Driving Style And Fuel Economy - 2009 Honda Fit Long-Term Road Test

2009 Honda Fit Long-Term Road Test

2009 Honda Fit: Driving Style And Fuel Economy

October 16, 2009


When Donna posted our last fuel economy list, I saw the 2009 Honda Fit's all-time best of 39.0 mpg and thought to myself: "Thirty nine mpg? No way that's right." Official EPA highway fuel economy is only 33 mpg. So I went to our fuel log to see who managed that 39 mpg number. Imagine my surprise when I discovered it was, well, me. This was back in March, and I even wrote a post about it here.

Since March, we've had a few more high-mpg tanks, including three of them in the 37 mpg range, but nothing higher than that. Could that 39-mpg be a bit inflated? Sure, I'll allow for the possibility. After all, the Fit is averaging 30.8 mpg overall, which is just a little above the vehicle's combined EPA of 29 mpg.

But I also think driving style plays a huge part. It's easier to drive the Fit conservatively than, say, the M3. You could drive the Fit hard, but what's the point? Instead, just relax and enjoy the mpg benefits. Earlier this week I did 190 miles of mostly highway fuel economy. I wasn't even trying to get a great number -- just had the cruise control set when I could and stayed close to the 70-mph speed limit -- and I got 33.9 mpg (calculated at the pump, not the in-car gauge, as we always do for our reporting).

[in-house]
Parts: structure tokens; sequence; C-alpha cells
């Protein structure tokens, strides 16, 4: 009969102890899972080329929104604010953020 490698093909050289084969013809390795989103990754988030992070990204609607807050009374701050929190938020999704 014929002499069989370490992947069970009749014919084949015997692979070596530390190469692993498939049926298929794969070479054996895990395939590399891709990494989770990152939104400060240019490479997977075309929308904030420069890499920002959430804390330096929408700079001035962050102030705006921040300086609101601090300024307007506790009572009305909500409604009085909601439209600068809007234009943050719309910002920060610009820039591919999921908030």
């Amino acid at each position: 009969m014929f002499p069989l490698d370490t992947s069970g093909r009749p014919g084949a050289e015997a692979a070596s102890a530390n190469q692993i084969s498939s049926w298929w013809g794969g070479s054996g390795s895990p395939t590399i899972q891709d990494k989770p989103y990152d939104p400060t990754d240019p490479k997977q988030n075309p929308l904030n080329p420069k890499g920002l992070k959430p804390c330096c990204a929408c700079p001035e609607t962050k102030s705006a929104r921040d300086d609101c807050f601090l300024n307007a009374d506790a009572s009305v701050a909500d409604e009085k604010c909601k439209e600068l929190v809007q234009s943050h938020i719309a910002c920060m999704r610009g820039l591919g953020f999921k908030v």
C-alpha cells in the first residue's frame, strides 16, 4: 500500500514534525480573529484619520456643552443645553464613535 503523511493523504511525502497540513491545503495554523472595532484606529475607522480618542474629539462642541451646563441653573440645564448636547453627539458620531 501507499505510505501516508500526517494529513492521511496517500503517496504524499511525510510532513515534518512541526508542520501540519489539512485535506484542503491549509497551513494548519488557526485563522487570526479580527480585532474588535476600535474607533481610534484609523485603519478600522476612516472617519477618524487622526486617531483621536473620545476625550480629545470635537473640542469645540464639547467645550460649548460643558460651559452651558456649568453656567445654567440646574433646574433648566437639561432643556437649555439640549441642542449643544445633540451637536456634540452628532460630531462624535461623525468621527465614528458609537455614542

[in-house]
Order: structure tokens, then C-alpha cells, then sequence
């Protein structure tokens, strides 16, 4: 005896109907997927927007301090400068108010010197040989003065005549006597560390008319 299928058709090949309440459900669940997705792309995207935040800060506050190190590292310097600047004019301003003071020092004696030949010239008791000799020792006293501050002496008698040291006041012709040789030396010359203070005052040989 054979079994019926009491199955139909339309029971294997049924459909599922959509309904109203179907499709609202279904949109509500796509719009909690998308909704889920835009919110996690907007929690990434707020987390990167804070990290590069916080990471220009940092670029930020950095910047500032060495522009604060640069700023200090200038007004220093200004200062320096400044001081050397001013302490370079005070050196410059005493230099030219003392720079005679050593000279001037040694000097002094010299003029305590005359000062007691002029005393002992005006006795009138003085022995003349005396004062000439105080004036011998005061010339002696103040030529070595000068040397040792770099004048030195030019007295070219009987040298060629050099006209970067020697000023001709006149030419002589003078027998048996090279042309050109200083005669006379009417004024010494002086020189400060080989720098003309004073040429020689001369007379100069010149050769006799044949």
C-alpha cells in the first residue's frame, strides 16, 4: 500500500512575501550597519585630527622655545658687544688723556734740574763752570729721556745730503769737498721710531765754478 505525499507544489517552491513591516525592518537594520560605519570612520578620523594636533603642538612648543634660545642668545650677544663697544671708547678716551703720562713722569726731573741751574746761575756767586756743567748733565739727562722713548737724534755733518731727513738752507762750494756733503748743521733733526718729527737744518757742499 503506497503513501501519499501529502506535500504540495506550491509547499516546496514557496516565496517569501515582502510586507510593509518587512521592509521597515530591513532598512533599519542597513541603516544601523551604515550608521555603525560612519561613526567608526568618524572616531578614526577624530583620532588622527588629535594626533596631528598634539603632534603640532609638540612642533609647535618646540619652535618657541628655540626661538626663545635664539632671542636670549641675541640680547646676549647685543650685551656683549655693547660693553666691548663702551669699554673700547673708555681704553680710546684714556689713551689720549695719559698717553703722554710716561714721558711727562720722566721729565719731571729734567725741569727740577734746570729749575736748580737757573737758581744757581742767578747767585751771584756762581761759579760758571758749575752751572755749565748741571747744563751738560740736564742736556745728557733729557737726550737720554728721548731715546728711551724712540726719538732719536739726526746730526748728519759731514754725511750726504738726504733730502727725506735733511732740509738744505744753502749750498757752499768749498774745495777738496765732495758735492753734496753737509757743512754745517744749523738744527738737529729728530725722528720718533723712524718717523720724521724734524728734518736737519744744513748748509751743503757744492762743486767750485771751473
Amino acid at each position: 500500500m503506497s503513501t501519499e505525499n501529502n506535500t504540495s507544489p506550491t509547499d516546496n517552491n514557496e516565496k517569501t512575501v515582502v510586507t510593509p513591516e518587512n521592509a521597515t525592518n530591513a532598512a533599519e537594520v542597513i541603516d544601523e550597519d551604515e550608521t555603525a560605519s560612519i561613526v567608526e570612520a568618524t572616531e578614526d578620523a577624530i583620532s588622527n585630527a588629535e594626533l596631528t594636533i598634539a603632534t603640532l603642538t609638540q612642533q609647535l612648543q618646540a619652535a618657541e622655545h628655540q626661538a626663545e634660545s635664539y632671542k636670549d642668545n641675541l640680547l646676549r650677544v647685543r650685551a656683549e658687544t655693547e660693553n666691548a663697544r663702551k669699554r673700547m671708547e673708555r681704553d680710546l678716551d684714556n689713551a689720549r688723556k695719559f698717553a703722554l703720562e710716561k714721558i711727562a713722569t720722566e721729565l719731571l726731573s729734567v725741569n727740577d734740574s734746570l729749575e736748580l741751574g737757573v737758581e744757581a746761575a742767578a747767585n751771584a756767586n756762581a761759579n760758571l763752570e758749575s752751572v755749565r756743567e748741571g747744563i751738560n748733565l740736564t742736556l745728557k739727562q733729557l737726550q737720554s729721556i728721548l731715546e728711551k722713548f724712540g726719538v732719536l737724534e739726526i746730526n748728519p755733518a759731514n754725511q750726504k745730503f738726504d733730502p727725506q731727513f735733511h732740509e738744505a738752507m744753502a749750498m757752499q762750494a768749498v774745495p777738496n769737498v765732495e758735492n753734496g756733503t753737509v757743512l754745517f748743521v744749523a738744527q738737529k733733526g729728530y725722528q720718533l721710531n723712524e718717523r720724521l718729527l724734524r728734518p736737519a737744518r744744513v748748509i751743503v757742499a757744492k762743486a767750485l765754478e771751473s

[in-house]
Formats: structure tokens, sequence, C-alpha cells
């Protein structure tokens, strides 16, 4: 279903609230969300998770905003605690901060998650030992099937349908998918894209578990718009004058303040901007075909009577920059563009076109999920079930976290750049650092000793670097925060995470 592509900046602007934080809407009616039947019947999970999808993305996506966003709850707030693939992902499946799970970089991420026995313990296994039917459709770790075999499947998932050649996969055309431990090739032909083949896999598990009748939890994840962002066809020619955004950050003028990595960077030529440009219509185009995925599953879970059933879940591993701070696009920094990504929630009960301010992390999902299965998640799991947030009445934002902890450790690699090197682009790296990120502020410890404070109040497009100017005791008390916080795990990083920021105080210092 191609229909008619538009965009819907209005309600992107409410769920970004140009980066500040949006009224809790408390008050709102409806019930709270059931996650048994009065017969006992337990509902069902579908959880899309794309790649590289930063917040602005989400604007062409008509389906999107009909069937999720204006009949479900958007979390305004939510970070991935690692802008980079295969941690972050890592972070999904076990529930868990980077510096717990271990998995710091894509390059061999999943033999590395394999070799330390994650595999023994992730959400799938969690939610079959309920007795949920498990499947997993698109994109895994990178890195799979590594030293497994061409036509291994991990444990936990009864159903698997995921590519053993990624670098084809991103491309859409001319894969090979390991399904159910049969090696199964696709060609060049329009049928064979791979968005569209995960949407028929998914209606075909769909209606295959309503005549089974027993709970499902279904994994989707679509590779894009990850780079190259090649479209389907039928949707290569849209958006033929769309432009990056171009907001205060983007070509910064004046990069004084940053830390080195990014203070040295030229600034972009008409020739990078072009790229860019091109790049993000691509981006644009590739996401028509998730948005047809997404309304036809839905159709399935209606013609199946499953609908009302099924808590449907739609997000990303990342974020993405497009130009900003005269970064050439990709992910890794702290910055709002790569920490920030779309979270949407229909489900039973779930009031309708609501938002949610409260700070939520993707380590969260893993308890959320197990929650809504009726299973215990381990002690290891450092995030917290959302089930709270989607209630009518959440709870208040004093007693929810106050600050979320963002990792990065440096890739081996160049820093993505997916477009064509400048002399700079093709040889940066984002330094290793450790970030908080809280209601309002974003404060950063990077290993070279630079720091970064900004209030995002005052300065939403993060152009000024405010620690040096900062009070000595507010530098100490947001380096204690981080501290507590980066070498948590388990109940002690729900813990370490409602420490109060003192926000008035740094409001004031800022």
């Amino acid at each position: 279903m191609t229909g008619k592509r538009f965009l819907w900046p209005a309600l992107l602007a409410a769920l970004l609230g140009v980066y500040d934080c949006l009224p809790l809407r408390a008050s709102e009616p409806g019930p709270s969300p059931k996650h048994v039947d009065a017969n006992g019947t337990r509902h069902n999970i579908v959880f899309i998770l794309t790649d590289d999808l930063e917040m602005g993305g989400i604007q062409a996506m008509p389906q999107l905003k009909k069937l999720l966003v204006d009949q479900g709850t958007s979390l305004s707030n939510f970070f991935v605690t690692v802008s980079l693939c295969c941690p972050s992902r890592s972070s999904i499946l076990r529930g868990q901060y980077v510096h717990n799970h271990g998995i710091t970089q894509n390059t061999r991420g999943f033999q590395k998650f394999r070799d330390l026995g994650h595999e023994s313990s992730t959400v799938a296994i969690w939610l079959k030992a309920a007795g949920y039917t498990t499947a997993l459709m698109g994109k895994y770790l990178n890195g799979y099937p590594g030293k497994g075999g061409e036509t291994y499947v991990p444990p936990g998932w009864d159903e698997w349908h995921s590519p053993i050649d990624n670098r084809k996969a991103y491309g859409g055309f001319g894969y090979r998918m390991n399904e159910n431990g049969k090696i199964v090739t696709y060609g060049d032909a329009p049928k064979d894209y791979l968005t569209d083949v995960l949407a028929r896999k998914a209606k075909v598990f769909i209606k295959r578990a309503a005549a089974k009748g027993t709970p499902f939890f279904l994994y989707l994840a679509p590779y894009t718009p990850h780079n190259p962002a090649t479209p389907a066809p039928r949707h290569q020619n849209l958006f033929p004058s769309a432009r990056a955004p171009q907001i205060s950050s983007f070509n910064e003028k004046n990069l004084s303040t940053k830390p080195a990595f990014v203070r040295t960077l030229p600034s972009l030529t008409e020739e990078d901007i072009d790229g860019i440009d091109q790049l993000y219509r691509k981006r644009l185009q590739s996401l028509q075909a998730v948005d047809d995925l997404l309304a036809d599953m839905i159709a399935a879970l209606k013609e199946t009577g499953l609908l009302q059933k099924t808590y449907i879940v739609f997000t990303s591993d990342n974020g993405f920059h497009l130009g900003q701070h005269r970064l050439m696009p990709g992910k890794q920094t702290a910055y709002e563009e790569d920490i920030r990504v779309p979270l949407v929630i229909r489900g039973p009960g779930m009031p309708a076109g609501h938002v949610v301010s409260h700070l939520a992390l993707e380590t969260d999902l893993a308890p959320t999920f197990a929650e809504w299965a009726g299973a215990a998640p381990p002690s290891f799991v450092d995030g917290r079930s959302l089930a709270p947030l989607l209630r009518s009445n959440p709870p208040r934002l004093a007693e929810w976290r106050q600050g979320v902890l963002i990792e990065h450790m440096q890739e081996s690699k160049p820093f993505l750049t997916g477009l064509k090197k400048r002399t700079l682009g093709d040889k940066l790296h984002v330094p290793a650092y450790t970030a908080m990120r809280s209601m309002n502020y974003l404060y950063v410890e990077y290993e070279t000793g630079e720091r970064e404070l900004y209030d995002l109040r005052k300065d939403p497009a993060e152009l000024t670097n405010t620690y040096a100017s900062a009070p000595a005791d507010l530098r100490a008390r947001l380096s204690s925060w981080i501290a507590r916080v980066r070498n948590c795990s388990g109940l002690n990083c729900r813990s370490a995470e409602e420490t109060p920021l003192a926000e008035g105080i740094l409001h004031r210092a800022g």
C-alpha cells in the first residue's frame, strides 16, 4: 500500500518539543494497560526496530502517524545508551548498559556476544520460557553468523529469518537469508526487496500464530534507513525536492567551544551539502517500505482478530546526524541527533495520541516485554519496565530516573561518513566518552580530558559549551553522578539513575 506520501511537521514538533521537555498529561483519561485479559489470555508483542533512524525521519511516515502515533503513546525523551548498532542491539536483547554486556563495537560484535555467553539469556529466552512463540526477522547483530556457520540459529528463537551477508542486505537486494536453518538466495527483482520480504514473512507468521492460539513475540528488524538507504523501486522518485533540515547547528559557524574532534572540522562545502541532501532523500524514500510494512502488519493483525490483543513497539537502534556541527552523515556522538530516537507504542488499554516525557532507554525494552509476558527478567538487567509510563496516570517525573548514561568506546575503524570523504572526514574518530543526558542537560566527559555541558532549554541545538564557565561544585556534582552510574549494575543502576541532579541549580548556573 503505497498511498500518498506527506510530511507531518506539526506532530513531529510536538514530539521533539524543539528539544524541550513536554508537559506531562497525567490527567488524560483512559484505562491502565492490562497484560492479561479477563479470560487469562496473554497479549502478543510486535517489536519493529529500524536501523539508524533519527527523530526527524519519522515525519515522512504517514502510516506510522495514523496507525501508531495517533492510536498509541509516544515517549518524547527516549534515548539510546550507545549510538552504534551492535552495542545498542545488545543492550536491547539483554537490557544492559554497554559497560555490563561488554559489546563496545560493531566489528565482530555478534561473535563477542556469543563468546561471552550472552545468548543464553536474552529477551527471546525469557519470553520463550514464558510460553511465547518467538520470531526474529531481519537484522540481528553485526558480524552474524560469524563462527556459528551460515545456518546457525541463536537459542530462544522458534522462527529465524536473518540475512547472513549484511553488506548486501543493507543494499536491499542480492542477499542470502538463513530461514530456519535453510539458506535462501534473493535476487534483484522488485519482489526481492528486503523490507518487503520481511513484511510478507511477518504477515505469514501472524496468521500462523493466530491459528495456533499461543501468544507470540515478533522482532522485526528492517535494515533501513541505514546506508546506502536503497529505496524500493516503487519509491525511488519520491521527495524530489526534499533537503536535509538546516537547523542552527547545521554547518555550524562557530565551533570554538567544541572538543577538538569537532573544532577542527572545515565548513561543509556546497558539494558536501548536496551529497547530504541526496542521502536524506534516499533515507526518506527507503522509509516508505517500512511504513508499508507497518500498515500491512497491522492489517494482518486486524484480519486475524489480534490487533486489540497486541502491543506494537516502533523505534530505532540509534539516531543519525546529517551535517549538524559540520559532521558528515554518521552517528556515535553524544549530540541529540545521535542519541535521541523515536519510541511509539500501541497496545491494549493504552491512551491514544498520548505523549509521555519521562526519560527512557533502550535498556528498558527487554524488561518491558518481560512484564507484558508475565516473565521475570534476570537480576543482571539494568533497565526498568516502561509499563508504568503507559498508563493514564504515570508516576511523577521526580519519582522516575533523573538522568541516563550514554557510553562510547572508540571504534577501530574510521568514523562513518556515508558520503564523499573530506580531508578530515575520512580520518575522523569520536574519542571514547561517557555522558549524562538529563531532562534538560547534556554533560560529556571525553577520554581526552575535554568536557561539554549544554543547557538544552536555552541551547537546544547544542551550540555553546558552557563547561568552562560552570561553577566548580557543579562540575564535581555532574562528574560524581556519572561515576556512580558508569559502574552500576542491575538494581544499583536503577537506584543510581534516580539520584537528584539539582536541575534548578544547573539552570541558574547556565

It's pretty much like we discovered in a fuel economy "We Test The Tips II" article we published a couple of years ago. Driving style and speed, more than anything else by a huge margin, will determine what kind of fuel economy you get.

Brent Romans, Senior Automotive Editor

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